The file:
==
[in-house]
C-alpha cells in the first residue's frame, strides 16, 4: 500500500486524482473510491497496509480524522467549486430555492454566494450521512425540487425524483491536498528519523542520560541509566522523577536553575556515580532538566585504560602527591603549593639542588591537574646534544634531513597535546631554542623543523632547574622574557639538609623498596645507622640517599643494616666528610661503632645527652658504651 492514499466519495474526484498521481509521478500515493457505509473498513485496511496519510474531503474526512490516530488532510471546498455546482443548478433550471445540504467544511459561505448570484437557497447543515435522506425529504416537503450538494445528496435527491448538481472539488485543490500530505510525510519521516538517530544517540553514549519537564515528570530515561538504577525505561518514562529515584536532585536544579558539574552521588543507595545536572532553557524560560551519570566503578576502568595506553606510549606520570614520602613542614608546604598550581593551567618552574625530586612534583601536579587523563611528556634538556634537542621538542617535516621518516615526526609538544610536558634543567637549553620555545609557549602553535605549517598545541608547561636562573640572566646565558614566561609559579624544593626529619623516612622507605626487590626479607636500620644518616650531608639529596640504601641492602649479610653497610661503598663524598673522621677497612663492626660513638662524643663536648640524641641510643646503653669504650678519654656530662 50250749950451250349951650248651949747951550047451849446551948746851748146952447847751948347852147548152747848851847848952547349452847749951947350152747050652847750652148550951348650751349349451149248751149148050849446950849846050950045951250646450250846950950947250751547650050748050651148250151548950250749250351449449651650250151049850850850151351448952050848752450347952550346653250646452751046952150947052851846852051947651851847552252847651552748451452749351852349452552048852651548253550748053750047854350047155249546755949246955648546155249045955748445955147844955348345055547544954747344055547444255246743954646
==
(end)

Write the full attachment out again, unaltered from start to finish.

[in-house]
C-alpha cells in the first residue's frame, strides 16, 4: 500500500486524482473510491497496509480524522467549486430555492454566494450521512425540487425524483491536498528519523542520560541509566522523577536553575556515580532538566585504560602527591603549593639542588591537574646534544634531513597535546631554542623543523632547574622574557639538609623498596645507622640517599643494616666528610661503632645527652658504651 492514499466519495474526484498521481509521478500515493457505509473498513485496511496519510474531503474526512490516530488532510471546498455546482443548478433550471445540504467544511459561505448570484437557497447543515435522506425529504416537503450538494445528496435527491448538481472539488485543490500530505510525510519521516538517530544517540553514549519537564515528570530515561538504577525505561518514562529515584536532585536544579558539574552521588543507595545536572532553557524560560551519570566503578576502568595506553606510549606520570614520602613542614608546604598550581593551567618552574625530586612534583601536579587523563611528556634538556634537542621538542617535516621518516615526526609538544610536558634543567637549553620555545609557549602553535605549517598545541608547561636562573640572566646565558614566561609559579624544593626529619623516612622507605626487590626479607636500620644518616650531608639529596640504601641492602649479610653497610661503598663524598673522621677497612663492626660513638662524643663536648640524641641510643646503653669504650678519654656530662 50250749950451250349951650248651949747951550047451849446551948746851748146952447847751948347852147548152747848851847848952547349452847749951947350152747050652847750652148550951348650751349349451149248751149148050849446950849846050950045951250646450250846950950947250751547650050748050651148250151548950250749250351449449651650250151049850850850151351448952050848752450347952550346653250646452751046952150947052851846852051947651851847552252847651552748451452749351852349452552048852651548253550748053750047854350047155249546755949246955648546155249045955748445955147844955348345055547544954747344055547444255246743954646